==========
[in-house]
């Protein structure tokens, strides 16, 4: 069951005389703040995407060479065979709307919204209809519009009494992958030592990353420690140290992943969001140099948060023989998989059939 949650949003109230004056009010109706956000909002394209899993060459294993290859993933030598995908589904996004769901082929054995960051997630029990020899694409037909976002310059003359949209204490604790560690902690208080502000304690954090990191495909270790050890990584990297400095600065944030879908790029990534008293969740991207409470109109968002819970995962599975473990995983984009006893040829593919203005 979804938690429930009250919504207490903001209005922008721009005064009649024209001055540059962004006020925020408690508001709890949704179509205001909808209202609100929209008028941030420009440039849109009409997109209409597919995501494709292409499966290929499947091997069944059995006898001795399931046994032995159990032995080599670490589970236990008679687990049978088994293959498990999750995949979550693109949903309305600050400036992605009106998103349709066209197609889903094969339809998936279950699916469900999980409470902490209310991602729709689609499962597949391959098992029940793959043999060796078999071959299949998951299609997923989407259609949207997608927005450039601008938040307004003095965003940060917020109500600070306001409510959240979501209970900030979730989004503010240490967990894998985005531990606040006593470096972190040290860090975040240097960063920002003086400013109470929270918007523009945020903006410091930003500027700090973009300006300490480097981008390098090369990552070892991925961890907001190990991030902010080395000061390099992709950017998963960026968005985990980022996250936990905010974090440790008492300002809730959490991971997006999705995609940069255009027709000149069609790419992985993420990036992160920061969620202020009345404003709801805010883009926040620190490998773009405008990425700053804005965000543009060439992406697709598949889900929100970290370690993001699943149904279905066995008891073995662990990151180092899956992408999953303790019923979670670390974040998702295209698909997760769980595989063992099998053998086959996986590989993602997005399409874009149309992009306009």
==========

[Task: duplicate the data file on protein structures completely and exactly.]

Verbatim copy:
[in-house]
């Protein structure tokens, strides 16, 4: 069951005389703040995407060479065979709307919204209809519009009494992958030592990353420690140290992943969001140099948060023989998989059939 949650949003109230004056009010109706956000909002394209899993060459294993290859993933030598995908589904996004769901082929054995960051997630029990020899694409037909976002310059003359949209204490604790560690902690208080502000304690954090990191495909270790050890990584990297400095600065944030879908790029990534008293969740991207409470109109968002819970995962599975473990995983984009006893040829593919203005 979804938690429930009250919504207490903001209005922008721009005064009649024209001055540059962004006020925020408690508001709890949704179509205001909808209202609100929209008028941030420009440039849109009409997109209409597919995501494709292409499966290929499947091997069944059995006898001795399931046994032995159990032995080599670490589970236990008679687990049978088994293959498990999750995949979550693109949903309305600050400036992605009106998103349709066209197609889903094969339809998936279950699916469900999980409470902490209310991602729709689609499962597949391959098992029940793959043999060796078999071959299949998951299609997923989407259609949207997608927005450039601008938040307004003095965003940060917020109500600070306001409510959240979501209970900030979730989004503010240490967990894998985005531990606040006593470096972190040290860090975040240097960063920002003086400013109470929270918007523009945020903006410091930003500027700090973009300006300490480097981008390098090369990552070892991925961890907001190990991030902010080395000061390099992709950017998963960026968005985990980022996250936990905010974090440790008492300002809730959490991971997006999705995609940069255009027709000149069609790419992985993420990036992160920061969620202020009345404003709801805010883009926040620190490998773009405008990425700053804005965000543009060439992406697709598949889900929100970290370690993001699943149904279905066995008891073995662990990151180092899956992408999953303790019923979670670390974040998702295209698909997760769980595989063992099998053998086959996986590989993602997005399409874009149309992009306009």